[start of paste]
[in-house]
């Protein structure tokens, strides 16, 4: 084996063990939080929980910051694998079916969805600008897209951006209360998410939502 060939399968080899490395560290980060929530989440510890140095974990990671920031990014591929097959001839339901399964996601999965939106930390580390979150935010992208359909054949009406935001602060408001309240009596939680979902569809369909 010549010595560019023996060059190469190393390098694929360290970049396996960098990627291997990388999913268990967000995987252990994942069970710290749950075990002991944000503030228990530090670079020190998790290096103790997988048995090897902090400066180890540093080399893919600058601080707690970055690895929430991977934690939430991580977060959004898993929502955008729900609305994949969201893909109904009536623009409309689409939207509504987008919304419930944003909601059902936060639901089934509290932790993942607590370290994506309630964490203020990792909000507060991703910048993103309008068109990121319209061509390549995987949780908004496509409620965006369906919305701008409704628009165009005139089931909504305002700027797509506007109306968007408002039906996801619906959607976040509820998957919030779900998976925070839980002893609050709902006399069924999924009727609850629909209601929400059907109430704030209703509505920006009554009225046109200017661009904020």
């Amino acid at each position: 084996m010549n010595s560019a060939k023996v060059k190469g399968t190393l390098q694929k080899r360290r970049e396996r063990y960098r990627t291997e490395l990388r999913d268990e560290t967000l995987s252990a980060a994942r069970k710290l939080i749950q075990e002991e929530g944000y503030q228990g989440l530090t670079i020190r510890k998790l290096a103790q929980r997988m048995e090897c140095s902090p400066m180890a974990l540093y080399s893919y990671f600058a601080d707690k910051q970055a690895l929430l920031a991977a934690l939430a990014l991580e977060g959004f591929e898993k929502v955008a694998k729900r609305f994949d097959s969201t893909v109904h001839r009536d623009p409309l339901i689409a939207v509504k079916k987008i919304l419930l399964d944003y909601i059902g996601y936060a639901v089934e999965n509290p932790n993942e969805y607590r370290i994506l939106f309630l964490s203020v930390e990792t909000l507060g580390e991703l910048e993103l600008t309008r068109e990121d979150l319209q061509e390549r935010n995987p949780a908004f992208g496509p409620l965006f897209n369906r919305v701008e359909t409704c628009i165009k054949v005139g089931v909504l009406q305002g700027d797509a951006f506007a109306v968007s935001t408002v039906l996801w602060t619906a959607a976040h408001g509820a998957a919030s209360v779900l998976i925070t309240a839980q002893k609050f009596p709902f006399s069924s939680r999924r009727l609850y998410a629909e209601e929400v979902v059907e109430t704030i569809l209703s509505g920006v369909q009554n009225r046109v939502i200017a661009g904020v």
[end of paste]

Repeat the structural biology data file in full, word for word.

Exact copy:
[in-house]
């Protein structure tokens, strides 16, 4: 084996063990939080929980910051694998079916969805600008897209951006209360998410939502 060939399968080899490395560290980060929530989440510890140095974990990671920031990014591929097959001839339901399964996601999965939106930390580390979150935010992208359909054949009406935001602060408001309240009596939680979902569809369909 010549010595560019023996060059190469190393390098694929360290970049396996960098990627291997990388999913268990967000995987252990994942069970710290749950075990002991944000503030228990530090670079020190998790290096103790997988048995090897902090400066180890540093080399893919600058601080707690970055690895929430991977934690939430991580977060959004898993929502955008729900609305994949969201893909109904009536623009409309689409939207509504987008919304419930944003909601059902936060639901089934509290932790993942607590370290994506309630964490203020990792909000507060991703910048993103309008068109990121319209061509390549995987949780908004496509409620965006369906919305701008409704628009165009005139089931909504305002700027797509506007109306968007408002039906996801619906959607976040509820998957919030779900998976925070839980002893609050709902006399069924999924009727609850629909209601929400059907109430704030209703509505920006009554009225046109200017661009904020």
């Amino acid at each position: 084996m010549n010595s560019a060939k023996v060059k190469g399968t190393l390098q694929k080899r360290r970049e396996r063990y960098r990627t291997e490395l990388r999913d268990e560290t967000l995987s252990a980060a994942r069970k710290l939080i749950q075990e002991e929530g944000y503030q228990g989440l530090t670079i020190r510890k998790l290096a103790q929980r997988m048995e090897c140095s902090p400066m180890a974990l540093y080399s893919y990671f600058a601080d707690k910051q970055a690895l929430l920031a991977a934690l939430a990014l991580e977060g959004f591929e898993k929502v955008a694998k729900r609305f994949d097959s969201t893909v109904h001839r009536d623009p409309l339901i689409a939207v509504k079916k987008i919304l419930l399964d944003y909601i059902g996601y936060a639901v089934e999965n509290p932790n993942e969805y607590r370290i994506l939106f309630l964490s203020v930390e990792t909000l507060g580390e991703l910048e993103l600008t309008r068109e990121d979150l319209q061509e390549r935010n995987p949780a908004f992208g496509p409620l965006f897209n369906r919305v701008e359909t409704c628009i165009k054949v005139g089931v909504l009406q305002g700027d797509a951006f506007a109306v968007s935001t408002v039906l996801w602060t619906a959607a976040h408001g509820a998957a919030s209360v779900l998976i925070t309240a839980q002893k609050f009596p709902f006399s069924s939680r999924r009727l609850y998410a629909e209601e929400v979902v059907e109430t704030i569809l209703s509505g920006v369909q009554n009225r046109v939502i200017a661009g904020v």